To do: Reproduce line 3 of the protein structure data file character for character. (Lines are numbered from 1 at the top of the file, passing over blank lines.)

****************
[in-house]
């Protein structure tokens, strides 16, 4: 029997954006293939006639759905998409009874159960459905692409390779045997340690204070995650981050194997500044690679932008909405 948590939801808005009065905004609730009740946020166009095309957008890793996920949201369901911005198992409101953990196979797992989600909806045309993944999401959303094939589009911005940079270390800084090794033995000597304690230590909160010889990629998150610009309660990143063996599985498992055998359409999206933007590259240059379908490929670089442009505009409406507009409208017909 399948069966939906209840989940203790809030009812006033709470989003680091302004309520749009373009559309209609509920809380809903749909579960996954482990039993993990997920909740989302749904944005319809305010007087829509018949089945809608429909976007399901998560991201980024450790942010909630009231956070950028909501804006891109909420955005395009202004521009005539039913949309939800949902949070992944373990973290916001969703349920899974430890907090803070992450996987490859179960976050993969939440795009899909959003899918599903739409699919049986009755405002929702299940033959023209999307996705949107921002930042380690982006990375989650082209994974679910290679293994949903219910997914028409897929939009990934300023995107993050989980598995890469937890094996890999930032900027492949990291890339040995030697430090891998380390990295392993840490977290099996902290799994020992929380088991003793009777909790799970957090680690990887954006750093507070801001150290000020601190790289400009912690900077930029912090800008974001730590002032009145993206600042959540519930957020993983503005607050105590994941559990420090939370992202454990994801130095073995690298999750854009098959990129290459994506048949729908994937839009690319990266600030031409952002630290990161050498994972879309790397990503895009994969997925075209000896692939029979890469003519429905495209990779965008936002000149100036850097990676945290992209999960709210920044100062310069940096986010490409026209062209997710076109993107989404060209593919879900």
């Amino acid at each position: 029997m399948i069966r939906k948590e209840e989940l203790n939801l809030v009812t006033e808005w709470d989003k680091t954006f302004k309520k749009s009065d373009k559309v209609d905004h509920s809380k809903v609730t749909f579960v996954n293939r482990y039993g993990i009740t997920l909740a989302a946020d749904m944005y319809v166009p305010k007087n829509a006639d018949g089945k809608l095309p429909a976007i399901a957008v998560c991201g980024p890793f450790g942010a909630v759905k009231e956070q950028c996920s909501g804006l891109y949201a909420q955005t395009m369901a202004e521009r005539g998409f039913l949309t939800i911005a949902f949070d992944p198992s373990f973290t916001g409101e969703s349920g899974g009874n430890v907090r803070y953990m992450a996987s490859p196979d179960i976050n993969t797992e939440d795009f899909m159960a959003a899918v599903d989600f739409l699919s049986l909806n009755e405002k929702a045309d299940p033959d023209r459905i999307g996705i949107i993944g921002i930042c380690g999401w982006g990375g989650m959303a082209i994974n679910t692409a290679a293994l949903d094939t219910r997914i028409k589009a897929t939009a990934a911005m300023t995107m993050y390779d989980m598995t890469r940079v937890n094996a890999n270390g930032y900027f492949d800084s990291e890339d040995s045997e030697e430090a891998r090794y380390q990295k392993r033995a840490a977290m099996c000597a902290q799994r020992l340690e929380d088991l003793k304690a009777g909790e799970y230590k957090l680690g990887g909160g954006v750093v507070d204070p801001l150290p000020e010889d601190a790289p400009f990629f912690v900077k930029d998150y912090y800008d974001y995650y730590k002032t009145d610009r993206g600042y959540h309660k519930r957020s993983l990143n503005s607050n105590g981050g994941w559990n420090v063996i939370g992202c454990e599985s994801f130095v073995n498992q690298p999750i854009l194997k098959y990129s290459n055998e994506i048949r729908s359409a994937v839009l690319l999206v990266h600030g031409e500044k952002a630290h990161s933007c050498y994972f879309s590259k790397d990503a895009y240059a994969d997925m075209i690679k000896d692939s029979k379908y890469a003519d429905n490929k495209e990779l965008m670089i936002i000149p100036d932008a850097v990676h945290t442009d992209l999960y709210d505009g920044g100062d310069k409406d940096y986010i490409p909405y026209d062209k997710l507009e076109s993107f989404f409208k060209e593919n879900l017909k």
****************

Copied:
């Amino acid at each position: 029997m399948i069966r939906k948590e209840e989940l203790n939801l809030v009812t006033e808005w709470d989003k680091t954006f302004k309520k749009s009065d373009k559309v209609d905004h509920s809380k809903v609730t749909f579960v996954n293939r482990y039993g993990i009740t997920l909740a989302a946020d749904m944005y319809v166009p305010k007087n829509a006639d018949g089945k809608l095309p429909a976007i399901a957008v998560c991201g980024p890793f450790g942010a909630v759905k009231e956070q950028c996920s909501g804006l891109y949201a909420q955005t395009m369901a202004e521009r005539g998409f039913l949309t939800i911005a949902f949070d992944p198992s373990f973290t916001g409101e969703s349920g899974g009874n430890v907090r803070y953990m992450a996987s490859p196979d179960i976050n993969t797992e939440d795009f899909m159960a959003a899918v599903d989600f739409l699919s049986l909806n009755e405002k929702a045309d299940p033959d023209r459905i999307g996705i949107i993944g921002i930042c380690g999401w982006g990375g989650m959303a082209i994974n679910t692409a290679a293994l949903d094939t219910r997914i028409k589009a897929t939009a990934a911005m300023t995107m993050y390779d989980m598995t890469r940079v937890n094996a890999n270390g930032y900027f492949d800084s990291e890339d040995s045997e030697e430090a891998r090794y380390q990295k392993r033995a840490a977290m099996c000597a902290q799994r020992l340690e929380d088991l003793k304690a009777g909790e799970y230590k957090l680690g990887g909160g954006v750093v507070d204070p801001l150290p000020e010889d601190a790289p400009f990629f912690v900077k930029d998150y912090y800008d974001y995650y730590k002032t009145d610009r993206g600042y959540h309660k519930r957020s993983l990143n503005s607050n105590g981050g994941w559990n420090v063996i939370g992202c454990e599985s994801f130095v073995n498992q690298p999750i854009l194997k098959y990129s290459n055998e994506i048949r729908s359409a994937v839009l690319l999206v990266h600030g031409e500044k952002a630290h990161s933007c050498y994972f879309s590259k790397d990503a895009y240059a994969d997925m075209i690679k000896d692939s029979k379908y890469a003519d429905n490929k495209e990779l965008m670089i936002i000149p100036d932008a850097v990676h945290t442009d992209l999960y709210d505009g920044g100062d310069k409406d940096y986010i490409p909405y026209d062209k997710l507009e076109s993107f989404f409208k060209e593919n879900l017909k």